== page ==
The LSZ as a regulator will not be making running commentary on politics. Its role will be to licence lawyers and ensure that lawyers respect the rule of law and serve the public interest. The role of advocacy and political commentary can be left to an association. The LSA will be self-governing. That is, it will maintain the common-law tradition of a legal profession that regulates itself without political interference. The LSA can also become an independent arbiter for disputes that must deal with the profession.

How then can we achieve these reforms?

  1. My proposal is that parliament is the right place to start. There must be political will to amend both the LPA and LAZ Act. However, in making such statutory changes, parliament and the executive must consult with lawyers.
  2. Lawyers must know that it is in their best interest to have a regulator that is not soiled by political advocacy. While there is nothing wrong with political advocacy, there is everything wrong if a regulator gets involved in political advocacy.

You do not need a regulator arguing in court about how electoral petitions must be handled! Leave that to lawyers and the courts or to an association of like-minded people and leave the regulator out of political squabbles, even if the squabbles have to do with the law.

Some citizens have gone to court to seek help from the courts to heal the Law Association of Zambia. With due respect to those citizens who have done so, I doubt if the courts of law are the right fora to resolve such problems. Courts cannot heal that which must be cured by legislative action. If the current Justice Minister can do anything to enhance the legal profession in Zambia, he should consider pushing in reform that delinks regulation from fraternity in the way the legal profession is regulated under both the LAZ Act and the LPA. This debate must continue and I hope to continue contributing to it in the coming weeks and months.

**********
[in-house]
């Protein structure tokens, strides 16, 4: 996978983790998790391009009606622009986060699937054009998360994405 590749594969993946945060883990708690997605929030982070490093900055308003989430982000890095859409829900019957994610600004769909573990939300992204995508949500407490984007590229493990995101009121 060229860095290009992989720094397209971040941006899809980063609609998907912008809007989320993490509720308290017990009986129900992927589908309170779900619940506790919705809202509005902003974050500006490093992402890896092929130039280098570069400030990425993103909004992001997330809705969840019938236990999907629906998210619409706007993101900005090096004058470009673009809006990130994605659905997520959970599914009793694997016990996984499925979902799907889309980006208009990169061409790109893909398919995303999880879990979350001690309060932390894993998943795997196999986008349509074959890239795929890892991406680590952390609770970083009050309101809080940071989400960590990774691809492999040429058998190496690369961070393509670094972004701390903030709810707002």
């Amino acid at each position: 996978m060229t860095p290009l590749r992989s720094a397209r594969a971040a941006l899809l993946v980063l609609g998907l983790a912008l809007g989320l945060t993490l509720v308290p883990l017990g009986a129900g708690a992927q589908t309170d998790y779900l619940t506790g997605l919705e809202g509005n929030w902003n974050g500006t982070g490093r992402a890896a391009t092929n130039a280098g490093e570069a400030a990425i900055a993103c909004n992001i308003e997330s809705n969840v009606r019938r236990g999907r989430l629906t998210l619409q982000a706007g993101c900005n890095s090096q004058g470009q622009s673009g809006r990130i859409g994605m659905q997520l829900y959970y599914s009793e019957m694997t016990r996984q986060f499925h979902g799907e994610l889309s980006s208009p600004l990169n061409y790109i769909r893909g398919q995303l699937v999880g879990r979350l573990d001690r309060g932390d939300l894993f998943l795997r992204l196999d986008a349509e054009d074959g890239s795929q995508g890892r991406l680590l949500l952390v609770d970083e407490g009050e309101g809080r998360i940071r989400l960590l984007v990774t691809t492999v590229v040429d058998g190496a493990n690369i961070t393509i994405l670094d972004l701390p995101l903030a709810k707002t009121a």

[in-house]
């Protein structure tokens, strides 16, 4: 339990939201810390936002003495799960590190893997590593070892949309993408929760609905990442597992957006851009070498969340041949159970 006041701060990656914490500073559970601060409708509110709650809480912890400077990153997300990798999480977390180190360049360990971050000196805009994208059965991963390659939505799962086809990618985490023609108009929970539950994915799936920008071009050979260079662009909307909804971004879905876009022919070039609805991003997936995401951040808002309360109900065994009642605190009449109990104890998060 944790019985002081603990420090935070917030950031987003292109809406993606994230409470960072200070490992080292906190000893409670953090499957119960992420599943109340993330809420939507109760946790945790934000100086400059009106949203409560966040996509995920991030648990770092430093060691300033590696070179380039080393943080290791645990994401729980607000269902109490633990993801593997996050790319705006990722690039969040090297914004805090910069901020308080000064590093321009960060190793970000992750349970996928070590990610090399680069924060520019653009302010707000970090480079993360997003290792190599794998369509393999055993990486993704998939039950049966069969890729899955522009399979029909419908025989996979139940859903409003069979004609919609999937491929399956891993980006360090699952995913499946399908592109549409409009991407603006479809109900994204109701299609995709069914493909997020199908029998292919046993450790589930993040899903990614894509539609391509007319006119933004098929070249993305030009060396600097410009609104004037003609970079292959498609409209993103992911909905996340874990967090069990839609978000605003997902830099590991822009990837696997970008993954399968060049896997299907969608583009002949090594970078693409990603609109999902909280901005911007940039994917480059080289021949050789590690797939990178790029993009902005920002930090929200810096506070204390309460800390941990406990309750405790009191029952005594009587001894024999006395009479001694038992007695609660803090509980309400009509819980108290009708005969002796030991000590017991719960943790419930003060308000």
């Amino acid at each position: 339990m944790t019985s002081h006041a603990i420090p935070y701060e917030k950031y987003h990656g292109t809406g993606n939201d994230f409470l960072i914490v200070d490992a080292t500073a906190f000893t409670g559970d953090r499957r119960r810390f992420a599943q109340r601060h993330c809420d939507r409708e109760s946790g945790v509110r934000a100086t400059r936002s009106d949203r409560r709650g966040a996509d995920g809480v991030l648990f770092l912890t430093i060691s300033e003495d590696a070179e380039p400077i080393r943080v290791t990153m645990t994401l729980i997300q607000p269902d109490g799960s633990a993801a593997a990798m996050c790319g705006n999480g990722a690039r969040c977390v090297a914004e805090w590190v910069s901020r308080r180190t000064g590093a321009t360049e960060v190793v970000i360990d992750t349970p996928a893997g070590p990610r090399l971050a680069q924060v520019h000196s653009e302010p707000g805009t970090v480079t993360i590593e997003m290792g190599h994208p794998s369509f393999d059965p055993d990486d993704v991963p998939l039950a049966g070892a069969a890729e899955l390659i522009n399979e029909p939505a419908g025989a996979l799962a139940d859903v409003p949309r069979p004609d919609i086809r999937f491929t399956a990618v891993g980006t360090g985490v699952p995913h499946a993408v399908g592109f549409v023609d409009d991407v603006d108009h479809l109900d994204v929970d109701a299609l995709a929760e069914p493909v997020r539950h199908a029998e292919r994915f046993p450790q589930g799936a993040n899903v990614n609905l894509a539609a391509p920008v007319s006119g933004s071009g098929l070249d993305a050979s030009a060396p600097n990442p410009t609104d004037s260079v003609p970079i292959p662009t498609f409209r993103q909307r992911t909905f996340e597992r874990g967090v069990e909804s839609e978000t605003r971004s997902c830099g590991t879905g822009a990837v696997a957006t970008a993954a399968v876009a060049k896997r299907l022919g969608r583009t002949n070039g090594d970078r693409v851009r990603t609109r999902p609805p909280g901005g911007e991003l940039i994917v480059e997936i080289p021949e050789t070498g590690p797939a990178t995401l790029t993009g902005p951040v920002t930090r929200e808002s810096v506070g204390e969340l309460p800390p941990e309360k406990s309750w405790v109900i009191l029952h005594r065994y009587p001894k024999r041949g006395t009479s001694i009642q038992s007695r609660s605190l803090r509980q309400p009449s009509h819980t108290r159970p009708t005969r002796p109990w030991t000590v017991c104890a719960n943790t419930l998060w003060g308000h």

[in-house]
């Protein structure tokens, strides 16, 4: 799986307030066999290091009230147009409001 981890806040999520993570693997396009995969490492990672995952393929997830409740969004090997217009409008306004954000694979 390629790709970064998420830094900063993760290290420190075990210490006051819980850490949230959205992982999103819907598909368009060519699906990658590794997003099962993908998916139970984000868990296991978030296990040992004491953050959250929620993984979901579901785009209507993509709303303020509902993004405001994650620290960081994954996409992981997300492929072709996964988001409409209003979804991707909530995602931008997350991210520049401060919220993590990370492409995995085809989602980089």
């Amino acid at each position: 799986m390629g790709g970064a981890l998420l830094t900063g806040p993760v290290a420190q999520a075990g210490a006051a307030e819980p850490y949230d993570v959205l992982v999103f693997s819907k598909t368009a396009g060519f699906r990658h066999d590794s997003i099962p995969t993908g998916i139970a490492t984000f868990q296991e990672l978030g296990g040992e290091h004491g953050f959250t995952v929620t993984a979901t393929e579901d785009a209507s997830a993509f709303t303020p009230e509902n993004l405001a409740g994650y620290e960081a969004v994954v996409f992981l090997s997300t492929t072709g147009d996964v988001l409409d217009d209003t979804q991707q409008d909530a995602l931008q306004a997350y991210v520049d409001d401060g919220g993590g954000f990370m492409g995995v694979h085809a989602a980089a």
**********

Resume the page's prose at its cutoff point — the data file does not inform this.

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One comment

  • This is a good proposition of reform. I think LAZ will be reluctant to agree as they will obviously feel that such a reform will limit the power they have over lawyers in Zambia. It begs the question then; what role will LAZ have if this reform was to be implemented besides being an association which lawyers will belong to? I know they will be left with the role of advocacy, but I would suggest that the disciplinary committee should remain under LAZ so that LAZ still has the mandate to discipline its members.